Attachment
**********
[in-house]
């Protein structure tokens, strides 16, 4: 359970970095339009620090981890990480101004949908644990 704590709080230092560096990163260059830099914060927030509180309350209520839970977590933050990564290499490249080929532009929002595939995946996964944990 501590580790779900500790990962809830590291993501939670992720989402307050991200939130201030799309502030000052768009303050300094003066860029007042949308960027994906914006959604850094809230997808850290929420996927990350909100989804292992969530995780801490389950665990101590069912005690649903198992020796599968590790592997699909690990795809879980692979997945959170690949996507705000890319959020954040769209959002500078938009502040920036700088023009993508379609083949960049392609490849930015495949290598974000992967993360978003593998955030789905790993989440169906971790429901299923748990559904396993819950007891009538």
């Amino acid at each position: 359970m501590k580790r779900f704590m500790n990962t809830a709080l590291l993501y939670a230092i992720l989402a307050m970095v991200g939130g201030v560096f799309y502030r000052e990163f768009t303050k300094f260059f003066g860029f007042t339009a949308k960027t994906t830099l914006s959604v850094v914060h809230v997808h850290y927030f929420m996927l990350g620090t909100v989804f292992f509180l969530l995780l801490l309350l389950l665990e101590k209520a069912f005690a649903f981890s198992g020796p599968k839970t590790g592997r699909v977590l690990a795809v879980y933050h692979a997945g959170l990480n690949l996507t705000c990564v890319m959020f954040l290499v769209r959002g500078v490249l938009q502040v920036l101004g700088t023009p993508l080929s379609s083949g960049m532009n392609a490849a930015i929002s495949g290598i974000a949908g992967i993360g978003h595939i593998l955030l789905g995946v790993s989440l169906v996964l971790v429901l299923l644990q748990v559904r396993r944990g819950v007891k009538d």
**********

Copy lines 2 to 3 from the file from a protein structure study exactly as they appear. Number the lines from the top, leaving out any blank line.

């Protein structure tokens, strides 16, 4: 359970970095339009620090981890990480101004949908644990 704590709080230092560096990163260059830099914060927030509180309350209520839970977590933050990564290499490249080929532009929002595939995946996964944990 501590580790779900500790990962809830590291993501939670992720989402307050991200939130201030799309502030000052768009303050300094003066860029007042949308960027994906914006959604850094809230997808850290929420996927990350909100989804292992969530995780801490389950665990101590069912005690649903198992020796599968590790592997699909690990795809879980692979997945959170690949996507705000890319959020954040769209959002500078938009502040920036700088023009993508379609083949960049392609490849930015495949290598974000992967993360978003593998955030789905790993989440169906971790429901299923748990559904396993819950007891009538």
């Amino acid at each position: 359970m501590k580790r779900f704590m500790n990962t809830a709080l590291l993501y939670a230092i992720l989402a307050m970095v991200g939130g201030v560096f799309y502030r000052e990163f768009t303050k300094f260059f003066g860029f007042t339009a949308k960027t994906t830099l914006s959604v850094v914060h809230v997808h850290y927030f929420m996927l990350g620090t909100v989804f292992f509180l969530l995780l801490l309350l389950l665990e101590k209520a069912f005690a649903f981890s198992g020796p599968k839970t590790g592997r699909v977590l690990a795809v879980y933050h692979a997945g959170l990480n690949l996507t705000c990564v890319m959020f954040l290499v769209r959002g500078v490249l938009q502040v920036l101004g700088t023009p993508l080929s379609s083949g960049m532009n392609a490849a930015i929002s495949g290598i974000a949908g992967i993360g978003h595939i593998l955030l789905g995946v790993s989440l169906v996964l971790v429901l299923l644990q748990v559904r396993r944990g819950v007891k009538d």